Here’s to being the oldest person in the room. It sure beats the alternative.

MS Whatsit

ROW#80 Update

  1. Spend an hour a day formatting Hunt Club for print. I’m three days behind. Oops!
  2. Average ½ hour a day working on new novel. I’m finally making some progress in this area. I put in about three hours of writing since Wednesday. That’s a start.
  3. Average ½ hour a day on promotion and blogs. Up to date and then some. I’m spending way more time blogging than promoting. Blah Blah Blog…
  4. Finish reading a book and write a review. I forgot to mention this on my last update. That might be why it is still not done. Hopefully putting it here will inspire the necessary guilt to spur me to action.

5 thoughts on “Last One Standing

  1. When my husband and I moved to Tempe (17 years ago!), we went to a gaming day at a local comic shop and only found kids playing Pokemon (with cards!). We set up our D&D game and ended up getting a couple 13-year-olds to play. It’s been fun watching them grow up.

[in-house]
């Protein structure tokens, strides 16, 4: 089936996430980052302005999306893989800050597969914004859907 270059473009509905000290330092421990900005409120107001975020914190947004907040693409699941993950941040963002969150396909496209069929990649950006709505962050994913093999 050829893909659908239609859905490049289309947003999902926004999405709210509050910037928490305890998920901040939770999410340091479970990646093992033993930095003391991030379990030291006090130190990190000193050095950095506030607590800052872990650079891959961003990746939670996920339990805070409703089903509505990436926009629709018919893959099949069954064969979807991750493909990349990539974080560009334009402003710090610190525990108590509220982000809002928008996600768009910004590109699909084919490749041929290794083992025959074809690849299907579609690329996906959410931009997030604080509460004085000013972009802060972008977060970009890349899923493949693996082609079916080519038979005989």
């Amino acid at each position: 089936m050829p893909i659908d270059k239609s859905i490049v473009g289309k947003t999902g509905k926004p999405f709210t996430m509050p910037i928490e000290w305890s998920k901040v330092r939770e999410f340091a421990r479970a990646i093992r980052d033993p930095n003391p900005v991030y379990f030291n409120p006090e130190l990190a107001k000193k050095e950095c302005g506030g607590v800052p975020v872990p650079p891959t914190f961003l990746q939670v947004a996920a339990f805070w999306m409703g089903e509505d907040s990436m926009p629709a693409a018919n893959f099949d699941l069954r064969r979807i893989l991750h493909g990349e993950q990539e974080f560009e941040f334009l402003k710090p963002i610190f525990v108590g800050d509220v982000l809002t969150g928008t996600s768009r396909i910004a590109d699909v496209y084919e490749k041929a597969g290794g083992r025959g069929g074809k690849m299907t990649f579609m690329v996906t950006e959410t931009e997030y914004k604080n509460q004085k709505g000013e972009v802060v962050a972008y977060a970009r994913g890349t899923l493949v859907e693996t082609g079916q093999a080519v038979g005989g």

2. My NaNo group includes folks from all age ranges except the very geriatric! Our fearless leader is in her 20s, and, so long as they’re able to respect our 20 minute sprinting sessions, kids are welcome, too.

    I’d love to see a game acted out live. Reminds me of the chess scene in The History of the World Part One. “It’s good to be the King!”

  3. “I tend to forget how old I am. My plan is to live to be a hundred. At a mere fifty-three years, barely past the halfway mark, I like to consider myself middle-aged.”

    When I was a mere fifty-six, my (teenaged) internist said, “A lot of older people take this medicine…” I’d never been called an older person. At my next appointment, I told him that no matter what my chart said, I’m really fifteen. He agreed. The matter hasn’t come up again.